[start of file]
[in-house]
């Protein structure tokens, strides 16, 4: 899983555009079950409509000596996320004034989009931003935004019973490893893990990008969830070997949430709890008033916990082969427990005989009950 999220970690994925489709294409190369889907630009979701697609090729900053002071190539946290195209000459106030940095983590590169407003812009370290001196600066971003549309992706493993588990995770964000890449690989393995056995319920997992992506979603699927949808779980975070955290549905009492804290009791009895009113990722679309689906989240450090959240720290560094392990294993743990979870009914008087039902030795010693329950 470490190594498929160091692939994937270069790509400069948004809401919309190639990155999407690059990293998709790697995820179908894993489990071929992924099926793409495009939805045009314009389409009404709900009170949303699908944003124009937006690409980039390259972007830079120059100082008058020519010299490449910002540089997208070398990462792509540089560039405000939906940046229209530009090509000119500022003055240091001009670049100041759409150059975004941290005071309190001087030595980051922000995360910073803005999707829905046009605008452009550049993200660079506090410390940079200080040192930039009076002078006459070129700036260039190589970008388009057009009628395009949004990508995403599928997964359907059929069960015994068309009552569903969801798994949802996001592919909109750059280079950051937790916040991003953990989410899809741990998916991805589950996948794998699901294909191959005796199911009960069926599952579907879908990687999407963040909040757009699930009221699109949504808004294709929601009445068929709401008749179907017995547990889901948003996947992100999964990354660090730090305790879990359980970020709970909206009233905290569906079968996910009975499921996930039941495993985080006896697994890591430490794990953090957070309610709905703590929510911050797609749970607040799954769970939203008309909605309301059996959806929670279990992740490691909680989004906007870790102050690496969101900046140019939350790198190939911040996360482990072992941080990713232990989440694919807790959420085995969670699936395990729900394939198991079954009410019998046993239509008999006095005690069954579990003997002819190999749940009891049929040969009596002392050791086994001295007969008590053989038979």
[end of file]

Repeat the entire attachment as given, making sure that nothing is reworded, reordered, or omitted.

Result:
[in-house]
């Protein structure tokens, strides 16, 4: 899983555009079950409509000596996320004034989009931003935004019973490893893990990008969830070997949430709890008033916990082969427990005989009950 999220970690994925489709294409190369889907630009979701697609090729900053002071190539946290195209000459106030940095983590590169407003812009370290001196600066971003549309992706493993588990995770964000890449690989393995056995319920997992992506979603699927949808779980975070955290549905009492804290009791009895009113990722679309689906989240450090959240720290560094392990294993743990979870009914008087039902030795010693329950 470490190594498929160091692939994937270069790509400069948004809401919309190639990155999407690059990293998709790697995820179908894993489990071929992924099926793409495009939805045009314009389409009404709900009170949303699908944003124009937006690409980039390259972007830079120059100082008058020519010299490449910002540089997208070398990462792509540089560039405000939906940046229209530009090509000119500022003055240091001009670049100041759409150059975004941290005071309190001087030595980051922000995360910073803005999707829905046009605008452009550049993200660079506090410390940079200080040192930039009076002078006459070129700036260039190589970008388009057009009628395009949004990508995403599928997964359907059929069960015994068309009552569903969801798994949802996001592919909109750059280079950051937790916040991003953990989410899809741990998916991805589950996948794998699901294909191959005796199911009960069926599952579907879908990687999407963040909040757009699930009221699109949504808004294709929601009445068929709401008749179907017995547990889901948003996947992100999964990354660090730090305790879990359980970020709970909206009233905290569906079968996910009975499921996930039941495993985080006896697994890591430490794990953090957070309610709905703590929510911050797609749970607040799954769970939203008309909605309301059996959806929670279990992740490691909680989004906007870790102050690496969101900046140019939350790198190939911040996360482990072992941080990713232990989440694919807790959420085995969670699936395990729900394939198991079954009410019998046993239509008999006095005690069954579990003997002819190999749940009891049929040969009596002392050791086994001295007969008590053989038979």